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I'm trying to figure out how to determine if these two models are I-equivalent. Google didn't properly give me a solid answer so far. Any idea on to determine it? Thank you. Image of two models

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  • $\begingroup$ equivalent in which sense? their joint distributions are different. $\endgroup$ – gunes Mar 17 '19 at 19:44
  • $\begingroup$ How do you generally theorize if they the two directed probabilistic graphical models are equivalent or not? $\endgroup$ – RinW Mar 17 '19 at 20:02
  • $\begingroup$ @RinW Where did you find this problem? Is it online somewhere with solutions? $\endgroup$ – Abraham Mar 16 '20 at 5:20
  • $\begingroup$ @Abraham it was online, but I can't remember the source of it since it was almost a year ago. Sorry $\endgroup$ – RinW Mar 16 '20 at 18:38
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Equivalence definition matters here. But, I-equivalence is a common query in Bayesian Networks, in which I just assumed you're asking for that, but you need to specify in your question as well. For two BNs to be I-equivalent, they need to have the same skeleton, and immoralities. Check the lecture here. Immorality is defined as a V-structure that a node $X$, having parents $Y,Z$ without an edge in between them.

In your graphs, the skeletons are clearly the same. And, the only V-structure in both graphs is the $B,C,D$ triple. So, the two graphs have the same V-structures and they are I-equivalent.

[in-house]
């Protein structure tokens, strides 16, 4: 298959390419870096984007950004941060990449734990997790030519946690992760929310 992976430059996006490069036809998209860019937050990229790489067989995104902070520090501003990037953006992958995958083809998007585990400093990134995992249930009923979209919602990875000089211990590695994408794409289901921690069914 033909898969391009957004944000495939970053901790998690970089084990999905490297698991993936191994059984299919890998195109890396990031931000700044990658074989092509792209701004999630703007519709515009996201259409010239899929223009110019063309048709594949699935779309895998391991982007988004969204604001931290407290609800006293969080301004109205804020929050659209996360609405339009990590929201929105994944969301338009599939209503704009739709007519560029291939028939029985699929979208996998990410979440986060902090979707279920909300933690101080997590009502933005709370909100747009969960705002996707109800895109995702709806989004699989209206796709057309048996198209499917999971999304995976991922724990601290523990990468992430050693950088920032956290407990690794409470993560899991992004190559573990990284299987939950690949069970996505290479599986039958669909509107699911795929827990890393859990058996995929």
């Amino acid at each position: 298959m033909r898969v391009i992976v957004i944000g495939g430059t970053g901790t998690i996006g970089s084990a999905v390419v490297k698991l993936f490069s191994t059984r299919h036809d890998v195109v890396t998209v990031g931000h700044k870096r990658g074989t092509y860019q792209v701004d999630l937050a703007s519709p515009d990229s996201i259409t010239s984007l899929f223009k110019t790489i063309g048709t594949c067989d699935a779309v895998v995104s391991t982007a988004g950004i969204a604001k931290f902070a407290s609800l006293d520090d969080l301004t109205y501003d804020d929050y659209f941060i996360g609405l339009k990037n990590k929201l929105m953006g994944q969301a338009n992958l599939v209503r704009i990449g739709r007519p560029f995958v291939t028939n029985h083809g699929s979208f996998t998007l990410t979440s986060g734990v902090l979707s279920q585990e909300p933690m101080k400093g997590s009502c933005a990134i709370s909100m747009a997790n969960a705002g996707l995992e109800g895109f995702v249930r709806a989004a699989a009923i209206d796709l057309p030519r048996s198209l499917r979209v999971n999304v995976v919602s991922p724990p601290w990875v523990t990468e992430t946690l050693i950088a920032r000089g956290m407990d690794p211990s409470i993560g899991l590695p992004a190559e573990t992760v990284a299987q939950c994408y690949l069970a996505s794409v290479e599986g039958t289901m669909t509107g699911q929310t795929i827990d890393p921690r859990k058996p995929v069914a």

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  • $\begingroup$ Thank you, I'm trying to find its equivalence by same set of independence assumptions. If the structure changes, C->B and D->B would the same equivalence exist since the skeleton changes? $\endgroup$ – RinW Mar 17 '19 at 20:47
  • $\begingroup$ Yes, this is I-equivalence: check this also: ai.stanford.edu/~moises/tutorial/sld019.htm $\endgroup$ – gunes Mar 17 '19 at 20:49
  • $\begingroup$ So according to the second link, the second network on it is not i-equivalence because it does not share the same V-structure, right? The link between D & E. $\endgroup$ – RinW Mar 17 '19 at 20:56
  • $\begingroup$ Yes, on the right figure S,E,D create a new V-structure, that's not present on the left one. Similarly for C,E,D. $\endgroup$ – gunes Mar 17 '19 at 20:57
  • $\begingroup$ I think the same logic applies when imgur.com/YzA9Toc is considered as well. Since the V-structures changes for B between the two. $\endgroup$ – RinW Mar 17 '19 at 21:16
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You can read section 9 of this article and this piece of information would be helpful:

I-equivalence can be determined by looking at the skeleton graphs, i.e. the graphs formed by converting directed edges to undirected edges. Two graphs are I-equivalent if they have the same skeleton and the same set of v-structures

In your case, you just compare the v-structures in each graph(both contain only $B\rightarrow C \leftarrow D$) and remove the direction to compare the skeleton(the same), so they are I-equivalent.

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